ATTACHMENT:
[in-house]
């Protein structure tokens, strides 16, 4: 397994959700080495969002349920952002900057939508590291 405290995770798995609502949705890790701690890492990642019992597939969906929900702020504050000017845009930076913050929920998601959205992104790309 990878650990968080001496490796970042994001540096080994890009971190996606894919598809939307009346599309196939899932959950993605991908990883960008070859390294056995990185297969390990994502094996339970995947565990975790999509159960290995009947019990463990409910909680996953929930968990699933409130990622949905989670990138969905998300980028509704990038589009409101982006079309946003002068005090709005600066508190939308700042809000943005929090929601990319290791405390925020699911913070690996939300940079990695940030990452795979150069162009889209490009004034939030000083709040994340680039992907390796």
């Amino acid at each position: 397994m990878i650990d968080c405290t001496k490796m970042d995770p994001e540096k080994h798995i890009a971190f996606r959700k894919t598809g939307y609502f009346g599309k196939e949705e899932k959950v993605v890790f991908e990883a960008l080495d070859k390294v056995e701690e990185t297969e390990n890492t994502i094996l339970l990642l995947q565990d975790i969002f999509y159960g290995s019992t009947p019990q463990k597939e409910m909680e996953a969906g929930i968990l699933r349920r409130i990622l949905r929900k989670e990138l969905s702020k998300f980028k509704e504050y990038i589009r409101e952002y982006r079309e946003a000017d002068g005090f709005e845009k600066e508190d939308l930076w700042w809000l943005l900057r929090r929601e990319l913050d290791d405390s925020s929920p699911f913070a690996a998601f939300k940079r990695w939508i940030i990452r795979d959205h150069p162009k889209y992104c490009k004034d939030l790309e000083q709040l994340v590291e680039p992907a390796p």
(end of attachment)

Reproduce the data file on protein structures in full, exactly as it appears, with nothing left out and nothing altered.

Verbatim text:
[in-house]
């Protein structure tokens, strides 16, 4: 397994959700080495969002349920952002900057939508590291 405290995770798995609502949705890790701690890492990642019992597939969906929900702020504050000017845009930076913050929920998601959205992104790309 990878650990968080001496490796970042994001540096080994890009971190996606894919598809939307009346599309196939899932959950993605991908990883960008070859390294056995990185297969390990994502094996339970995947565990975790999509159960290995009947019990463990409910909680996953929930968990699933409130990622949905989670990138969905998300980028509704990038589009409101982006079309946003002068005090709005600066508190939308700042809000943005929090929601990319290791405390925020699911913070690996939300940079990695940030990452795979150069162009889209490009004034939030000083709040994340680039992907390796």
């Amino acid at each position: 397994m990878i650990d968080c405290t001496k490796m970042d995770p994001e540096k080994h798995i890009a971190f996606r959700k894919t598809g939307y609502f009346g599309k196939e949705e899932k959950v993605v890790f991908e990883a960008l080495d070859k390294v056995e701690e990185t297969e390990n890492t994502i094996l339970l990642l995947q565990d975790i969002f999509y159960g290995s019992t009947p019990q463990k597939e409910m909680e996953a969906g929930i968990l699933r349920r409130i990622l949905r929900k989670e990138l969905s702020k998300f980028k509704e504050y990038i589009r409101e952002y982006r079309e946003a000017d002068g005090f709005e845009k600066e508190d939308l930076w700042w809000l943005l900057r929090r929601e990319l913050d290791d405390s925020s929920p699911f913070a690996a998601f939300k940079r990695w939508i940030i990452r795979d959205h150069p162009k889209y992104c490009k004034d939030l790309e000083q709040l994340v590291e680039p992907a390796p």